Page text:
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March 3, 2014 9:00 AM, EST

Dealing With Tire Inflation Problems

Alliance Tire Group
This story appears in the March 3 print edition of Transport Topics. Click here to subscribe today.

Editor’s note: This is a sidebar to the story, ‘Traction Is Most Important Characteristic for Off-Road Tires, Fleet Executives Say.’

As with on-road tires, incorrectly inflated vocational tires can be problematic — and so can mismatched tires.

Curtis Decker, manager of product development for Continental Tires’ North American commercial-vehicle market, said fleets and operators often underinflate steer-axle tires because they don’t realize how much of a load the tire is carrying. Conversely, the drive and trailer positions often are overinflated, hardening the tire so that the tread pattern can’t flex and eject trapped stones.

“Tires are designed to operate under specific pressure, and when you change that air pressure, you change the shape of the tire, and therefore it doesn’t perform as it was designed,” said Siri Speegle, off-road tire marketing manager for Bridgestone.

Paul Wise, director of product management and marketing for Schrader International Inc., which makes tire-pressure monitoring systems, said off-road systems have sensors designed to withstand the environment. He also said those systems are sturdier than those for on-road and always are retrofitted, so they are more expensive. However, he added, the payback on the investment can be rapid.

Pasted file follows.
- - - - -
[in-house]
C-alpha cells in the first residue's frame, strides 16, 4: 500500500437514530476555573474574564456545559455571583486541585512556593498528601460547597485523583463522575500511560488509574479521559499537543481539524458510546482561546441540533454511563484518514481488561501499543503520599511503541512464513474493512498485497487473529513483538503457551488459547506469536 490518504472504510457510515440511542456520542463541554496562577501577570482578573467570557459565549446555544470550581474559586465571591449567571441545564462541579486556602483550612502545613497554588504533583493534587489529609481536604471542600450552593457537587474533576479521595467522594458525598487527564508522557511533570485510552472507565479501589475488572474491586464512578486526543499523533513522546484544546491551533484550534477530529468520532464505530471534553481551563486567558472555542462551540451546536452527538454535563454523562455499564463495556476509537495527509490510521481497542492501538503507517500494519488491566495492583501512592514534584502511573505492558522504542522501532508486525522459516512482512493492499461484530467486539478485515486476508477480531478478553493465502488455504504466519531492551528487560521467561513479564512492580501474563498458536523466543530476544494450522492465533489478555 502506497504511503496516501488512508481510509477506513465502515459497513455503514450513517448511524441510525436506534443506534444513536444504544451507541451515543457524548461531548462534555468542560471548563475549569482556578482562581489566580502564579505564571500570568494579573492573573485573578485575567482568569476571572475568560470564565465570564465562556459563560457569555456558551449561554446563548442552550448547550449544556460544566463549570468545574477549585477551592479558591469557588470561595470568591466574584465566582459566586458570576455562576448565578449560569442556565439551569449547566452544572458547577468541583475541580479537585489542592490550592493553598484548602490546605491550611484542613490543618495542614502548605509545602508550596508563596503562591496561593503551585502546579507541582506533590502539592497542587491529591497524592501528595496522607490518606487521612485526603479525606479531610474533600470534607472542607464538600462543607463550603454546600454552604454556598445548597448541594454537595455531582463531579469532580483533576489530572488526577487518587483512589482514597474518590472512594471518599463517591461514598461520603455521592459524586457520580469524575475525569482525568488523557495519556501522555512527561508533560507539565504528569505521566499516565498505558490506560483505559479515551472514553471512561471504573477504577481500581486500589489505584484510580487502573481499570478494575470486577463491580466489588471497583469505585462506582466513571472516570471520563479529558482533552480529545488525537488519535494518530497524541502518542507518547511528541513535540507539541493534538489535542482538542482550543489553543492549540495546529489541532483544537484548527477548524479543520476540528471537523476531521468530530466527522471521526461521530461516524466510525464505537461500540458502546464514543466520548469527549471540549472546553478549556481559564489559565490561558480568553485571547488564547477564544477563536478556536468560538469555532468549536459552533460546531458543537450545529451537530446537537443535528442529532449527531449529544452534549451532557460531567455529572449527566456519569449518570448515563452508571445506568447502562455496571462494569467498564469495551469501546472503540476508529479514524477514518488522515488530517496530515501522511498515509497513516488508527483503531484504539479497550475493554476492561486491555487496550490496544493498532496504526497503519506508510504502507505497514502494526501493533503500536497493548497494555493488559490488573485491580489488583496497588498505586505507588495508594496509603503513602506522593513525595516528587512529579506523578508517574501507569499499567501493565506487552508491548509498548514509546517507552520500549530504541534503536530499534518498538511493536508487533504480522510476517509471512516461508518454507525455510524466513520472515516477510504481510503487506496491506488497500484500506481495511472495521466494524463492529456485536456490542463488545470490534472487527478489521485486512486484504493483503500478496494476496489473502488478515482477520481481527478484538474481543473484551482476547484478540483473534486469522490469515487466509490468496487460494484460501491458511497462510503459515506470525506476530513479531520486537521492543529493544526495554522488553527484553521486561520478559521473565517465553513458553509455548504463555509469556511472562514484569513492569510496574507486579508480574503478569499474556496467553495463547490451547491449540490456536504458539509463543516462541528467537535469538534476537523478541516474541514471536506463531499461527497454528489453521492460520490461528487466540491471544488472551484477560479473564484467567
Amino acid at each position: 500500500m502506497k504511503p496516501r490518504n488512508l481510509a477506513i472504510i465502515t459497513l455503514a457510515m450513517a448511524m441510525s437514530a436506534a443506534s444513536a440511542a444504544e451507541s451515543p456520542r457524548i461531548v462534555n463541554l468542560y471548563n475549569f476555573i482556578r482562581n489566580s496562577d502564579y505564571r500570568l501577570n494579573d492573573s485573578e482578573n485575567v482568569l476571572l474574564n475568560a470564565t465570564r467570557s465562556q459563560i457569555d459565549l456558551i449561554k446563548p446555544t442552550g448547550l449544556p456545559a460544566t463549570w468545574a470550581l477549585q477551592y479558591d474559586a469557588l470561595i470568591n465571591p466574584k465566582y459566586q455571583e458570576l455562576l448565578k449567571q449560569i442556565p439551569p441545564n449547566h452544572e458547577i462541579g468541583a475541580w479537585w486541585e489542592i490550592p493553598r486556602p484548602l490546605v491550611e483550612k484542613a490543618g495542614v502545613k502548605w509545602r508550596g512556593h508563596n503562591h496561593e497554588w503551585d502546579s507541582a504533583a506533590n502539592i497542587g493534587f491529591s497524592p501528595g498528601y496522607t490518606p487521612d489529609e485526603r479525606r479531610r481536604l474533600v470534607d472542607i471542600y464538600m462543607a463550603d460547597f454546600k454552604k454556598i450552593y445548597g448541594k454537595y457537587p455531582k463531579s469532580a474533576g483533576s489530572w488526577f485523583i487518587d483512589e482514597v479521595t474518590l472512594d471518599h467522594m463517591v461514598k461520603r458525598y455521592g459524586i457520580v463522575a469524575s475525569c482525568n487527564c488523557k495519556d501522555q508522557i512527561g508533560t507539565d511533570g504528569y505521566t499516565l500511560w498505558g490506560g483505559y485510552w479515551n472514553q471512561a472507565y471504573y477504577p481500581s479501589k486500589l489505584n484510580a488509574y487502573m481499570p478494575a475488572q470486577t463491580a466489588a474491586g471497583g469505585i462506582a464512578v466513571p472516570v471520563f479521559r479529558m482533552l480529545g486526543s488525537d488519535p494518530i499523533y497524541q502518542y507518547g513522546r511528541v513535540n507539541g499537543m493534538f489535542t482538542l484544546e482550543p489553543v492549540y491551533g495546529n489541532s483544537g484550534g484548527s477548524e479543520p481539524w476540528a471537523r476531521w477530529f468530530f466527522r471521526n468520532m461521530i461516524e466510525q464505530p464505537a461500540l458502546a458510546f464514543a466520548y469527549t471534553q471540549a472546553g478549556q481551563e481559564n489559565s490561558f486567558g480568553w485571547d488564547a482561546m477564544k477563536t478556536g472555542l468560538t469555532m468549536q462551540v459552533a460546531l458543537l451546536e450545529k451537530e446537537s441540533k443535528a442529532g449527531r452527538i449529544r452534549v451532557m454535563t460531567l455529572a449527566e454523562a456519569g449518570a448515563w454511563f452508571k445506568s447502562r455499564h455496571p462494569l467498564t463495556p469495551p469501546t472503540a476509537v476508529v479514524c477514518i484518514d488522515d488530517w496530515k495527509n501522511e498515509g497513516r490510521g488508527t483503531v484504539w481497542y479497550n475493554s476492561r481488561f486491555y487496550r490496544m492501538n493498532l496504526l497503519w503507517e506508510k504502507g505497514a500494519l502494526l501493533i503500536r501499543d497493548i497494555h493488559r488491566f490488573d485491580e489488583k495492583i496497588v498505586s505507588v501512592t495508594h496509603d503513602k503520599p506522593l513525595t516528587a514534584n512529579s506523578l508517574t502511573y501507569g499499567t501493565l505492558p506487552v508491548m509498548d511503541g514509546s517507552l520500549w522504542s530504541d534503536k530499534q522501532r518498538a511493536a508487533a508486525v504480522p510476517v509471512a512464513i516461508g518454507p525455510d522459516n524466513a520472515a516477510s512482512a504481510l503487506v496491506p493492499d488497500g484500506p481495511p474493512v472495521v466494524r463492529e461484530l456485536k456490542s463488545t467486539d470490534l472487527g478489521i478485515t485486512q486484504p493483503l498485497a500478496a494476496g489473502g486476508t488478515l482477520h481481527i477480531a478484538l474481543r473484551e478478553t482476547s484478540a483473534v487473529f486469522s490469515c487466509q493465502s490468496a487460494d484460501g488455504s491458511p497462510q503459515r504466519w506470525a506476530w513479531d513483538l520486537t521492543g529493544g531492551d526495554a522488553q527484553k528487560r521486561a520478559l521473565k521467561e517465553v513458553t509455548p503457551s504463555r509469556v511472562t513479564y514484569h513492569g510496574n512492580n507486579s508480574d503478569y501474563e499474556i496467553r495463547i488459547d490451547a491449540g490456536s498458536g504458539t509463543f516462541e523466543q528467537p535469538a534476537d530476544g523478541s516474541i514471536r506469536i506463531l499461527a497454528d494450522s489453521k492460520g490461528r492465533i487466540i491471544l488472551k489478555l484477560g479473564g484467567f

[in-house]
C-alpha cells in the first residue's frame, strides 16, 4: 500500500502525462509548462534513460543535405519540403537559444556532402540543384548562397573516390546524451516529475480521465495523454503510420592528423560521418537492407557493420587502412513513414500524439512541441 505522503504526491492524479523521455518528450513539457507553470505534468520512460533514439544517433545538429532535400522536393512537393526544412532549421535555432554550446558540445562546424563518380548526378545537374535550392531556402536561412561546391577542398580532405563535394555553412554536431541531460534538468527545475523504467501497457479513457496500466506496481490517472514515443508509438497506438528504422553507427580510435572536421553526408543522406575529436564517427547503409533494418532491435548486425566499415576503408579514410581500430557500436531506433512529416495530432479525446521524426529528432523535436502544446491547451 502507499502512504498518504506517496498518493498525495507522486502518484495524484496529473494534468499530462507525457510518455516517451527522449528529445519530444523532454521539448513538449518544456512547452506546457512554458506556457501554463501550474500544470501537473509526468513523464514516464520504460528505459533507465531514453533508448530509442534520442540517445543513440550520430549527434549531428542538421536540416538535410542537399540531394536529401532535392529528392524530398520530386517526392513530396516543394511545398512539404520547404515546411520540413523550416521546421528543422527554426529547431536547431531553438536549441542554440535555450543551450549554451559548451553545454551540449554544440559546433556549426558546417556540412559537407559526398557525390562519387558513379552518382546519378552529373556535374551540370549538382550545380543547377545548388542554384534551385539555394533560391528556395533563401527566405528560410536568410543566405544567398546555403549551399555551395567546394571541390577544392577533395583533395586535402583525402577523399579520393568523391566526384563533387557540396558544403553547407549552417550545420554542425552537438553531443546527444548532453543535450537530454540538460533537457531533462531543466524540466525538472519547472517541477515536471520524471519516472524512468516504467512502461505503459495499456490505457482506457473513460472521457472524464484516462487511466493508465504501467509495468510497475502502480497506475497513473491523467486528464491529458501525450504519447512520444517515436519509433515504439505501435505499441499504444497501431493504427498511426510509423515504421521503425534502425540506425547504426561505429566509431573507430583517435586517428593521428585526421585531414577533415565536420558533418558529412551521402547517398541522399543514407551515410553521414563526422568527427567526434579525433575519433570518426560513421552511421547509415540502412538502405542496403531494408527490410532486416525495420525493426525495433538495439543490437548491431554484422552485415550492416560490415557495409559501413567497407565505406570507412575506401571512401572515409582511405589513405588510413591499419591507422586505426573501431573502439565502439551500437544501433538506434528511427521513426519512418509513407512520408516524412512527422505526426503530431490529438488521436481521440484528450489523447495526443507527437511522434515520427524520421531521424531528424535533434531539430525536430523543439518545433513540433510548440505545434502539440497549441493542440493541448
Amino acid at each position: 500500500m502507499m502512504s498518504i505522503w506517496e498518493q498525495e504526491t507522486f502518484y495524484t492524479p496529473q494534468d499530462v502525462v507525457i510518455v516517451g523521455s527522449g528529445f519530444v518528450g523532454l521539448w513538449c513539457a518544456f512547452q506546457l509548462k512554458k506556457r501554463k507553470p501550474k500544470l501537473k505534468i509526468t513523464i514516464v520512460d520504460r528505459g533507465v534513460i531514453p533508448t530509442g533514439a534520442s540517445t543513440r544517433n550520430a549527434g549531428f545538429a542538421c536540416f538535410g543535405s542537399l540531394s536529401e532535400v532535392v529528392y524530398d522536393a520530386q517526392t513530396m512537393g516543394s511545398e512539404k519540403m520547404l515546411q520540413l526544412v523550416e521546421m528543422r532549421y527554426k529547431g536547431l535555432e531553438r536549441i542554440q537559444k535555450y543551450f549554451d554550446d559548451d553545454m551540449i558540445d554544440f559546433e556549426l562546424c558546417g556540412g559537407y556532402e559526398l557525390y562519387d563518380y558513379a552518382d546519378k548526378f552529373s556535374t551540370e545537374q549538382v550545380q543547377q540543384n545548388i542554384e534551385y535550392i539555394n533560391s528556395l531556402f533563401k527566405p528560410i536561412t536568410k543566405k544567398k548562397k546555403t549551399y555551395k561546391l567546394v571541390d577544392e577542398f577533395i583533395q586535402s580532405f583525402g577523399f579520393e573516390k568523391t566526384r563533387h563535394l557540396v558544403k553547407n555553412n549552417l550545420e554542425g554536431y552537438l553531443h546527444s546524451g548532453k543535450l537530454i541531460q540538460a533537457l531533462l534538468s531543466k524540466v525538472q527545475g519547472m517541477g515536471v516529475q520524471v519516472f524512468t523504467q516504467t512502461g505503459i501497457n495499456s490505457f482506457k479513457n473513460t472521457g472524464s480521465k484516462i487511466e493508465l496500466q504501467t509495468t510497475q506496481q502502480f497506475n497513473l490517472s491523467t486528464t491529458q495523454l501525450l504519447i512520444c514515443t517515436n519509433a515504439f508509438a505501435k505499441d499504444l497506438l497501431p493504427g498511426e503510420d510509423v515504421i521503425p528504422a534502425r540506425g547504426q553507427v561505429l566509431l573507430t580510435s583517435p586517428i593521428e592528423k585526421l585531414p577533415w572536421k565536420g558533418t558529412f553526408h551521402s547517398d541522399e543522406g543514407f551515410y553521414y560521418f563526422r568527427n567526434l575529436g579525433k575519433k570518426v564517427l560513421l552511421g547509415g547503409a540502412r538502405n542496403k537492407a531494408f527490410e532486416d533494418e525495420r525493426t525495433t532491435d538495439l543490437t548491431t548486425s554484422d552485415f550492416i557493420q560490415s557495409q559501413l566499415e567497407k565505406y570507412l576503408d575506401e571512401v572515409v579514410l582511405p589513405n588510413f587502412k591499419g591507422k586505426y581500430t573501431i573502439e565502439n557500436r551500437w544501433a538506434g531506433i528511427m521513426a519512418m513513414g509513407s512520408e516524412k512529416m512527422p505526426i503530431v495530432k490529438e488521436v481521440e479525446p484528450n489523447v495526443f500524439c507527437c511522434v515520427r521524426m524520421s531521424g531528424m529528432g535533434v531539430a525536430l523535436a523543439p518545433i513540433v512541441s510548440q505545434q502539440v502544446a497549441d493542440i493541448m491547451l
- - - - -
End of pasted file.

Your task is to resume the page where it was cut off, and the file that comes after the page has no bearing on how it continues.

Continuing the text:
Matching tires also is important for good performance. Roger Best, original equipment manager for Bridgestone commercial mining solutions, said tires should have the same construction throughout — either radial or bias. He added that the more tires match in size, tread and wear, the better. If one tire is new and the others are older, it can create an imbalance that wears on the newer tire. Dual tires should match closely in diameter. If not, the smaller tire will skip and slide, wearing irregularly, while the other tire will carry most of the load and be subject to failure.

Michael Aguon, national product manager for the Alliance Tire Group, said tires on both sides of the axle should have similar tread wear. If not, the newer tire will carry more load and, because it gets better traction, pull the machine to one side, stressing the vehicle.

Aguon also said front tires on tractors, backhoes and loaders should rotate 1-5% faster than those on the rear. If the front wheels aren’t turning a little faster because the rear ones are worn, the vehicle pushes the front tires, wearing the tread, affecting the turning radius and lowering fuel economy.

“Frankly, the best thing you can do is invest in four new tires when a worn tire needs replacing,” he said. “You’ll avoid damage to your drivetrain, excessive wear on your new tires and the hassles of diminished performance.”

Aguon added, “The savings in fuel cost from new tires can quickly overcome most of the ‘cost savings’ you feel like you’re getting by not replacing the older ones.”